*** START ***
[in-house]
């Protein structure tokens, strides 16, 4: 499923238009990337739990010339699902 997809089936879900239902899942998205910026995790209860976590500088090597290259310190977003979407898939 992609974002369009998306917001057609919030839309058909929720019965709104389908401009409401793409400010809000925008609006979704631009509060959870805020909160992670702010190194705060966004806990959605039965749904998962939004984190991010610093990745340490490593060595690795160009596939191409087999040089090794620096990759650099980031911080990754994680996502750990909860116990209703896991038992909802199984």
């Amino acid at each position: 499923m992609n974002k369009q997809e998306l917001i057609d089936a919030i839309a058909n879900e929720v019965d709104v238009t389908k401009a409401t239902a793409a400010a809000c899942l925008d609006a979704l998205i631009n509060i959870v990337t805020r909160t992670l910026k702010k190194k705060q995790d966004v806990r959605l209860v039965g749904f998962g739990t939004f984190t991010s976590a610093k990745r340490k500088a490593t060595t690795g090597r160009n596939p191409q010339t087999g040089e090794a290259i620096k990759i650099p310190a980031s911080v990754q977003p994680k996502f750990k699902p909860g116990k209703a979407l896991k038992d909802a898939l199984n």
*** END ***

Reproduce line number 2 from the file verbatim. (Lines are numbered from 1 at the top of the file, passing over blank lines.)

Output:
């Protein structure tokens, strides 16, 4: 499923238009990337739990010339699902 997809089936879900239902899942998205910026995790209860976590500088090597290259310190977003979407898939 992609974002369009998306917001057609919030839309058909929720019965709104389908401009409401793409400010809000925008609006979704631009509060959870805020909160992670702010190194705060966004806990959605039965749904998962939004984190991010610093990745340490490593060595690795160009596939191409087999040089090794620096990759650099980031911080990754994680996502750990909860116990209703896991038992909802199984």